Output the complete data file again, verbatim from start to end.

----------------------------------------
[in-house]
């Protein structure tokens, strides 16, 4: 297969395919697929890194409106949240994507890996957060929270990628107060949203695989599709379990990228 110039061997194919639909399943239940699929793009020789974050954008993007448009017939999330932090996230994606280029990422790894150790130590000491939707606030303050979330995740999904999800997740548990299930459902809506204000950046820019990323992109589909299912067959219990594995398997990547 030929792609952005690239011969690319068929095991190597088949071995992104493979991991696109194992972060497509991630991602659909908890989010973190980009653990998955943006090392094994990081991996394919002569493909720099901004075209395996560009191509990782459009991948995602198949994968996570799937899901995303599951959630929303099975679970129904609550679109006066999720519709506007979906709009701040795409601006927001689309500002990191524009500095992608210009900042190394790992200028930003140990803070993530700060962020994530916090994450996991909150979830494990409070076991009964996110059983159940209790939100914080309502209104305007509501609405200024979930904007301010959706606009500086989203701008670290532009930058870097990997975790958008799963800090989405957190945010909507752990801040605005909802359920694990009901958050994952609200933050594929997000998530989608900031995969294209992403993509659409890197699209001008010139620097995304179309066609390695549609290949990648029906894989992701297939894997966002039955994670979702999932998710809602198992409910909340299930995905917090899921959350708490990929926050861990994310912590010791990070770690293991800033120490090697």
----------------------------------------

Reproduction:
[in-house]
């Protein structure tokens, strides 16, 4: 297969395919697929890194409106949240994507890996957060929270990628107060949203695989599709379990990228 110039061997194919639909399943239940699929793009020789974050954008993007448009017939999330932090996230994606280029990422790894150790130590000491939707606030303050979330995740999904999800997740548990299930459902809506204000950046820019990323992109589909299912067959219990594995398997990547 030929792609952005690239011969690319068929095991190597088949071995992104493979991991696109194992972060497509991630991602659909908890989010973190980009653990998955943006090392094994990081991996394919002569493909720099901004075209395996560009191509990782459009991948995602198949994968996570799937899901995303599951959630929303099975679970129904609550679109006066999720519709506007979906709009701040795409601006927001689309500002990191524009500095992608210009900042190394790992200028930003140990803070993530700060962020994530916090994450996991909150979830494990409070076991009964996110059983159940209790939100914080309502209104305007509501609405200024979930904007301010959706606009500086989203701008670290532009930058870097990997975790958008799963800090989405957190945010909507752990801040605005909802359920694990009901958050994952609200933050594929997000998530989608900031995969294209992403993509659409890197699209001008010139620097995304179309066609390695549609290949990648029906894989992701297939894997966002039955994670979702999932998710809602198992409910909340299930995905917090899921959350708490990929926050861990994310912590010791990070770690293991800033120490090697």